For Dora Jerusalem, fresh out of Cambridge with a head full of Victorian novels and romantic dreams, landing a job at Modern Woman magazine seems like amazing luck. But her sheltered background hadn't prepared her to resist the charms of rich, spoilt kids with nasty habits and nothing to lose. Inevitably she falls in love with art dealer Guy Boleyn, but it isn't the right time, place or circumstances for either of them. And all the while a long-buried secret lies in wait to booby-trap any attempt at happiness. Kicking off in 1980s London, One Apple Tasted traces one girl's attempts to be married in the modern world.
Josa gives an overview of the book:
Extract from Chapter One: 1982
‘I feel so sorry for people like him. Cameras poking into his face wherever he goes. Particularly with that difficult-to-manage, flyaway hair and the kind of complexion that always lets you down.’
Dora knew the speaker’s face but she couldn’t remember his name. He shook his head. ‘I would hate to be famous,' he added shuddering.
Dora found him arch but touchingly beautiful. She assumed he was gay and therefore out of the question for anything but friendship. Not that she undervalued that. After Cambridge, her friendships still endured – unlike the relationships she’d had with straight boys.
The pretty, well-bred publicity girls known as Davoli’s puffettes had fielded just one A list celebrity for Davoli’s latest splashy book launch and he’d had a grim time with the paparazzi on the way in. Dora supposed the singer felt obliged to come as Davoli was going to publish the earnest photography he wasn’t ever likely to be famous for in a big glossy book.
‘If it was me I think I would never go anywhere. He’d go to the opening of a stock cube. Lovely for the puffettes to have such a tame celeb.’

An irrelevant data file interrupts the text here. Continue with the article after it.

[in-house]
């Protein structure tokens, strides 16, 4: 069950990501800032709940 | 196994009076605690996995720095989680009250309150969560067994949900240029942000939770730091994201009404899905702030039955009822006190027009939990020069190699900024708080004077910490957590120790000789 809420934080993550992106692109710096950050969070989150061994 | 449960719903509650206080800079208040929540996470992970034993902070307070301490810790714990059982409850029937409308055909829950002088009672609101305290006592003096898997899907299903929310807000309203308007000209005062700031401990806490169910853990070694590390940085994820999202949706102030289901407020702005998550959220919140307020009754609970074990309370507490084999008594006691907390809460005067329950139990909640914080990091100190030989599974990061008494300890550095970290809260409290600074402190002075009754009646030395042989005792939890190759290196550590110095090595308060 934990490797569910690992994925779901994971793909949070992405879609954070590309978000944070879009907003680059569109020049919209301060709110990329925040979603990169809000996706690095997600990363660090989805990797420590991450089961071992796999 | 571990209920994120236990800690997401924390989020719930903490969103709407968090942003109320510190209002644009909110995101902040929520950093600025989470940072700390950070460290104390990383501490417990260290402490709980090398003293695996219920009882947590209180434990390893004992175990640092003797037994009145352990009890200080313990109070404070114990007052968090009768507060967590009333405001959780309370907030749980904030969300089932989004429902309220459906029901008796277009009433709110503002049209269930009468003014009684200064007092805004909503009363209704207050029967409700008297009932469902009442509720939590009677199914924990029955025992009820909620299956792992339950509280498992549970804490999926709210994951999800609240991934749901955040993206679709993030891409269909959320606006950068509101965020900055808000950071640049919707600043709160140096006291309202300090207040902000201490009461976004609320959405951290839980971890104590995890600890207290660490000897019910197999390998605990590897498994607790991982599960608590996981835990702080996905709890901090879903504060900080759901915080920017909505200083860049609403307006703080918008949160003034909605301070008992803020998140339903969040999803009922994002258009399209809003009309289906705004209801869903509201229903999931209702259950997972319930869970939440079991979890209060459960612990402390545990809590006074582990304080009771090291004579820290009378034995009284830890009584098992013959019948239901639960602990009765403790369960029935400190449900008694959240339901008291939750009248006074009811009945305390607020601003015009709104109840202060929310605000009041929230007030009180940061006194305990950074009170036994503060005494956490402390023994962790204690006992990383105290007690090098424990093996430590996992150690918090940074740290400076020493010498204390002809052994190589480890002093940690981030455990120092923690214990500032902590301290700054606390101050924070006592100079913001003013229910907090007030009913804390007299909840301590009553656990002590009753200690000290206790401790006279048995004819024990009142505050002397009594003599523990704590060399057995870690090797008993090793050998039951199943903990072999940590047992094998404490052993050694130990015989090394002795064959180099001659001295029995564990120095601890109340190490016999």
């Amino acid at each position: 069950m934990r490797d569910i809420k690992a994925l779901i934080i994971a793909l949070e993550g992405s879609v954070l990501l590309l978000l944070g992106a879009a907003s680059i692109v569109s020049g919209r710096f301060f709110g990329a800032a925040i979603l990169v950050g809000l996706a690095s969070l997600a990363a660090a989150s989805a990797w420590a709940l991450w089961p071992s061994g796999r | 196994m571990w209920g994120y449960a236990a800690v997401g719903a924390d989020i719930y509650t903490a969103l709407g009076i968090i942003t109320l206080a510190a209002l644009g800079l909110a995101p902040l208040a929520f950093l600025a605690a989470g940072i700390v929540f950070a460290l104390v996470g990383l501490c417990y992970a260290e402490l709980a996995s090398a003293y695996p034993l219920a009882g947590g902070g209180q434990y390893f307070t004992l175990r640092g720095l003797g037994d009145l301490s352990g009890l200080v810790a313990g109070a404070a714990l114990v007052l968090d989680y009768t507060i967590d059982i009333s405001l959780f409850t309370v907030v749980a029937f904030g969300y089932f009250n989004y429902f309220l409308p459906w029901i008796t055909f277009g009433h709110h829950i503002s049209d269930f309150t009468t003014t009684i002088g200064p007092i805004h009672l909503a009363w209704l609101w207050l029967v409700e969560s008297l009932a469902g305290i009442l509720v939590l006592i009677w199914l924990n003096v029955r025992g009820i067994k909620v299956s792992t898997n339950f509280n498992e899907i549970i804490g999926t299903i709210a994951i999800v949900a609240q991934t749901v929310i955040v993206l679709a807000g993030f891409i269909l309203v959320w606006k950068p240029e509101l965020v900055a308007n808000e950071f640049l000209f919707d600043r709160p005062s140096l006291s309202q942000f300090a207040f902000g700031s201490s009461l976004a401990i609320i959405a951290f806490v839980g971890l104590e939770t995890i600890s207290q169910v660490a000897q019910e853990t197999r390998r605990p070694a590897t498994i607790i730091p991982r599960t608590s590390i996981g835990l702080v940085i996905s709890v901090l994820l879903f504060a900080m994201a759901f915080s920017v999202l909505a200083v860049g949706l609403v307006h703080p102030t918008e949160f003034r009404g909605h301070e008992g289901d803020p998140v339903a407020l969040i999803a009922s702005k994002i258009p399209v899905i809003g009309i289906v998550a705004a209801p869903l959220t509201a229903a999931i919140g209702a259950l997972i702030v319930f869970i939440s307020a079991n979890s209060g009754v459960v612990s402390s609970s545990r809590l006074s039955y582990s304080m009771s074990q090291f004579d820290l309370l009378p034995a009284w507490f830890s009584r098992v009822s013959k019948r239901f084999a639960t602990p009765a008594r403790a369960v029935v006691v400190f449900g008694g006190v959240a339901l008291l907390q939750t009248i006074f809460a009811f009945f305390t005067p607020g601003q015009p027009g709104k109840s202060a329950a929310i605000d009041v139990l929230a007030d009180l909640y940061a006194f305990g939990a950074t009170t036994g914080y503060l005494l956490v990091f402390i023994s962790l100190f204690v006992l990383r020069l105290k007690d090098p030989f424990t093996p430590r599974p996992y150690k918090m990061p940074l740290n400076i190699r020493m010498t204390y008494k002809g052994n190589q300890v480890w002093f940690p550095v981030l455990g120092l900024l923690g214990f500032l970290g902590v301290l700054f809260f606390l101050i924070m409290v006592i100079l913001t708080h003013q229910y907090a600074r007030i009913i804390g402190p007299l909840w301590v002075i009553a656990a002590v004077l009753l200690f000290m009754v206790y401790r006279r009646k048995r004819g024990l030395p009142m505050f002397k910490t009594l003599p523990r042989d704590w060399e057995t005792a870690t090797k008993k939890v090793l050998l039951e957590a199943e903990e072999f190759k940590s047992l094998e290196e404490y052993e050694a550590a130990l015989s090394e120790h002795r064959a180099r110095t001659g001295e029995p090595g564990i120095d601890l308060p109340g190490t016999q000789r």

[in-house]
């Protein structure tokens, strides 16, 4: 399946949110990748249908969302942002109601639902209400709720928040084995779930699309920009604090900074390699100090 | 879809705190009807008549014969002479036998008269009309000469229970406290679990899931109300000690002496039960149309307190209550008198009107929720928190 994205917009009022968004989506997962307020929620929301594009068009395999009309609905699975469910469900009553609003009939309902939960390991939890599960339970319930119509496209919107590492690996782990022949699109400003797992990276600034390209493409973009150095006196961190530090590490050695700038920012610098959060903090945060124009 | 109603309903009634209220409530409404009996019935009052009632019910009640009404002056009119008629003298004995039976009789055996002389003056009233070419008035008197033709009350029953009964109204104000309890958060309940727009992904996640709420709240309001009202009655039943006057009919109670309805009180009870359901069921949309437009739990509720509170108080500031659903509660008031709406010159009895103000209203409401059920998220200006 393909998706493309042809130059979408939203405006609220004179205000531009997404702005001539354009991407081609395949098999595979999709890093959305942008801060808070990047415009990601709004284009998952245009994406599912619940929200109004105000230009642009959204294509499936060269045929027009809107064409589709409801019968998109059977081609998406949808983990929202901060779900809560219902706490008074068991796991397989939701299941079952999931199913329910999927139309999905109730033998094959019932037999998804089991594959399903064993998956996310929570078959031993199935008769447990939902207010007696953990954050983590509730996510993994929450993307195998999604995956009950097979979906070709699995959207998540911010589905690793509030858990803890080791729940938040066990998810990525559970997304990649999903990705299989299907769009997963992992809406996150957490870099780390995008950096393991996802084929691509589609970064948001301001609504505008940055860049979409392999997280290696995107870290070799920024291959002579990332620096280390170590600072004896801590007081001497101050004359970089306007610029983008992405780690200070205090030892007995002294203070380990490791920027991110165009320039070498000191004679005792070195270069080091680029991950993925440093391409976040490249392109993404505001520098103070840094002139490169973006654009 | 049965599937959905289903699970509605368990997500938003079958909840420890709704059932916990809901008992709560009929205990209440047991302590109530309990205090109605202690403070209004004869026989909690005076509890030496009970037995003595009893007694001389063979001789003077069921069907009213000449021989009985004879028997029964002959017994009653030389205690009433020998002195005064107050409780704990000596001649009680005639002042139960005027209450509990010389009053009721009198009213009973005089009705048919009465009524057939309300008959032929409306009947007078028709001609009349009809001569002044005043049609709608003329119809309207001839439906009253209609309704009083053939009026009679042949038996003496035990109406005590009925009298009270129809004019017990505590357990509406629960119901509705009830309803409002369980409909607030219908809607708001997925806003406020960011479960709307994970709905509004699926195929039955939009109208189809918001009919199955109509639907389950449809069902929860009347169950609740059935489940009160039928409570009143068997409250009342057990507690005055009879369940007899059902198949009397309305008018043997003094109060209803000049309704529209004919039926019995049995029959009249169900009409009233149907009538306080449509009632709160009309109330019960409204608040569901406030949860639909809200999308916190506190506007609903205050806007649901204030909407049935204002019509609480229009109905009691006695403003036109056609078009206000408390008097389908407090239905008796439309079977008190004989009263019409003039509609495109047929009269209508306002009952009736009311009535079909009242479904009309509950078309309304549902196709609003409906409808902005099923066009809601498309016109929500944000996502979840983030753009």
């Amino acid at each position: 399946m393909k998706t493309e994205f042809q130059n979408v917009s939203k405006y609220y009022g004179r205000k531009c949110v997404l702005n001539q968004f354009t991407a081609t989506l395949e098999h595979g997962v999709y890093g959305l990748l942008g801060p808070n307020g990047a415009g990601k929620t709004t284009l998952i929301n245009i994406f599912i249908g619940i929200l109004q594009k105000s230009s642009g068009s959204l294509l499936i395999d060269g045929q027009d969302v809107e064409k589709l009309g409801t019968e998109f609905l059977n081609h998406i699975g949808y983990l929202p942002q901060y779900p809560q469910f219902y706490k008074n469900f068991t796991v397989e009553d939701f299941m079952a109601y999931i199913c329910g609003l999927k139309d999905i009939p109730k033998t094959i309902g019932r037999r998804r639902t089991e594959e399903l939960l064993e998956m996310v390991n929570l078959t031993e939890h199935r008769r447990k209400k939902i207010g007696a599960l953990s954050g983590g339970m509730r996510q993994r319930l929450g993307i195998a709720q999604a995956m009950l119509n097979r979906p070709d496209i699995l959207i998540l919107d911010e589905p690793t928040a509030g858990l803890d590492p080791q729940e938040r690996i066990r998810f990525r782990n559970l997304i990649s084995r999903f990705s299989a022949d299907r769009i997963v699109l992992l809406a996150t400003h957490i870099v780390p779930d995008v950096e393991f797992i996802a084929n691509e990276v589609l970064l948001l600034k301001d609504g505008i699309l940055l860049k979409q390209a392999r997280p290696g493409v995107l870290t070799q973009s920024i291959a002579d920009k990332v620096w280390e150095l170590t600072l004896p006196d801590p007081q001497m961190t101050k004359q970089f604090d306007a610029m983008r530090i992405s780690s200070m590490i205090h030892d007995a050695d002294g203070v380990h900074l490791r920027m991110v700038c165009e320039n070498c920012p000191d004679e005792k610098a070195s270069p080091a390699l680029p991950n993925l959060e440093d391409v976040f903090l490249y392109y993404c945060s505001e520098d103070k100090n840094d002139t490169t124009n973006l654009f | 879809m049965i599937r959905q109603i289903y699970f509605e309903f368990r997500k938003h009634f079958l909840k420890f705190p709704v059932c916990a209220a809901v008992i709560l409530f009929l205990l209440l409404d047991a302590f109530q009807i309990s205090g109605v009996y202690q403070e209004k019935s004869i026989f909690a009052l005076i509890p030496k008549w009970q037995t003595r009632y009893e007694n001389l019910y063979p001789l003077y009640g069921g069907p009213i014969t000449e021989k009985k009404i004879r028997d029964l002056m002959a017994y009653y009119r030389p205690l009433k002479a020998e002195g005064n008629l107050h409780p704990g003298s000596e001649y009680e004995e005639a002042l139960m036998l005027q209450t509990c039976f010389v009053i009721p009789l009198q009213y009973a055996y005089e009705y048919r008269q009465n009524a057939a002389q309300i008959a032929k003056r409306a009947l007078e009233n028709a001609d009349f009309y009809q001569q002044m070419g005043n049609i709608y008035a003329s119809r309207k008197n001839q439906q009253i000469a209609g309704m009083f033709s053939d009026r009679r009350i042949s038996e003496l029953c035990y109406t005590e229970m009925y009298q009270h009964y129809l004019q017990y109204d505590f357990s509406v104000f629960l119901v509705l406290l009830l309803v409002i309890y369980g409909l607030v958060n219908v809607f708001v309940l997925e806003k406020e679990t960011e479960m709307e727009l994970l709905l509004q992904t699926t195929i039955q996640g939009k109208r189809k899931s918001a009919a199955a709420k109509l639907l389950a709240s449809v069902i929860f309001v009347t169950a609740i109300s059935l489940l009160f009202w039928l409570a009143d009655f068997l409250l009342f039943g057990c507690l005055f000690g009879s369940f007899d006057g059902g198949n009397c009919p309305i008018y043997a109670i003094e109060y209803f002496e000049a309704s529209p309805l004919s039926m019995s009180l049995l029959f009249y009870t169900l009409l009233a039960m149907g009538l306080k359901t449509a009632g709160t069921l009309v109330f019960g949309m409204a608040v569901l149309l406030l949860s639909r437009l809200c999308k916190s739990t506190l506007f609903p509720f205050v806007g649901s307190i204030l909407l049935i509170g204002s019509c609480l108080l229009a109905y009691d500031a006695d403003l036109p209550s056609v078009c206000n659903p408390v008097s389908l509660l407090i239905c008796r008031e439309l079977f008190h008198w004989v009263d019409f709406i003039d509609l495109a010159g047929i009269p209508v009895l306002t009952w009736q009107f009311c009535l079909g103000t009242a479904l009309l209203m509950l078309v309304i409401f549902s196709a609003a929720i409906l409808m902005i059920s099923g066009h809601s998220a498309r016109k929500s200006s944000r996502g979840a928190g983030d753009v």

There was a bitchy note in the beautiful boy’s voice. Dora thought he sounded jealous. She was only half listening when she became aware of something.
She began to giggle. Laughter rose from her stomach in a bubbling stream. She tried to keep her mouth shut but the joy escaped through her nose. She snorted and clutched her middle with one hand.
‘What’s the matter? Are you all right?’
She was speechless. Giggles were escaping all over her face and her eyes began to stream. She wiped them with the floppy cuff of her New Romantic shirt, staggering backwards, looking for a wall to lean on but encountering only solid, disgruntled, fashionable flesh. She wheezed and ached with laughter. His anxious face only provoked fresh paroxysms.
‘What have you taken?’ the boy inquired, looking down at her hands to see if she had a joint. Her first glass of champagne was still half full.
Dora was held upright by the crush of the party. Davoli always gave good ones – champagne rather than warm white wine. The assembled liggers were squashed firmly together, rapidly smoking and drinking with arms clamped to their sides and hands up near their faces.
‘Look behind you,’ she managed to gasp, an idiotic grin wavering on her face.
The boy swivelled his head over one cramped shoulder. ‘What is it?’
‘It’s him,’ she whispered. The celeb. ‘You’re leaning against him.’
Born in Kent, England, into a large, complicated family, Josa Young has always told stories. She read English at Cambridge University, and started her career at Vogue magazine in London. Since then, she has worked as a consumer journalist, but with thousands of words of...